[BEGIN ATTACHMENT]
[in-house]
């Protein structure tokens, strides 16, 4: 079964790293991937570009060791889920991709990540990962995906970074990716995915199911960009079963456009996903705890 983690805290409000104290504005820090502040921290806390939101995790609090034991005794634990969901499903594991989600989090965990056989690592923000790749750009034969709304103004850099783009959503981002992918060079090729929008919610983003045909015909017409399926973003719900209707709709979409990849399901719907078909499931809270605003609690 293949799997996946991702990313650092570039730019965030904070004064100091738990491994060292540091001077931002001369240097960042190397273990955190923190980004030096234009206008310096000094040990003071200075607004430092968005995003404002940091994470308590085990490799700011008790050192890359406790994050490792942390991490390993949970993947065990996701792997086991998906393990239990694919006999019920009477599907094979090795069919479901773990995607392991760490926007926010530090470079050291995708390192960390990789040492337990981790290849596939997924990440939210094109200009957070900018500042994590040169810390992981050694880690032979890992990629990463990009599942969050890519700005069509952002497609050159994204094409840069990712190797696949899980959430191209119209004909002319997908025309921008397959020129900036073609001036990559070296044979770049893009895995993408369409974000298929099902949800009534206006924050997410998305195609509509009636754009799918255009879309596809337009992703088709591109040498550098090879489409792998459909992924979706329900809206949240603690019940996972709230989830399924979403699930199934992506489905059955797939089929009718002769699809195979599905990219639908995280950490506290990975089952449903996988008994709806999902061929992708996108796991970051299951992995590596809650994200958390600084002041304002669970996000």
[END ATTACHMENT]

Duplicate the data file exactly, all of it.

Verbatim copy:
[in-house]
């Protein structure tokens, strides 16, 4: 079964790293991937570009060791889920991709990540990962995906970074990716995915199911960009079963456009996903705890 983690805290409000104290504005820090502040921290806390939101995790609090034991005794634990969901499903594991989600989090965990056989690592923000790749750009034969709304103004850099783009959503981002992918060079090729929008919610983003045909015909017409399926973003719900209707709709979409990849399901719907078909499931809270605003609690 293949799997996946991702990313650092570039730019965030904070004064100091738990491994060292540091001077931002001369240097960042190397273990955190923190980004030096234009206008310096000094040990003071200075607004430092968005995003404002940091994470308590085990490799700011008790050192890359406790994050490792942390991490390993949970993947065990996701792997086991998906393990239990694919006999019920009477599907094979090795069919479901773990995607392991760490926007926010530090470079050291995708390192960390990789040492337990981790290849596939997924990440939210094109200009957070900018500042994590040169810390992981050694880690032979890992990629990463990009599942969050890519700005069509952002497609050159994204094409840069990712190797696949899980959430191209119209004909002319997908025309921008397959020129900036073609001036990559070296044979770049893009895995993408369409974000298929099902949800009534206006924050997410998305195609509509009636754009799918255009879309596809337009992703088709591109040498550098090879489409792998459909992924979706329900809206949240603690019940996972709230989830399924979403699930199934992506489905059955797939089929009718002769699809195979599905990219639908995280950490506290990975089952449903996988008994709806999902061929992708996108796991970051299951992995590596809650994200958390600084002041304002669970996000």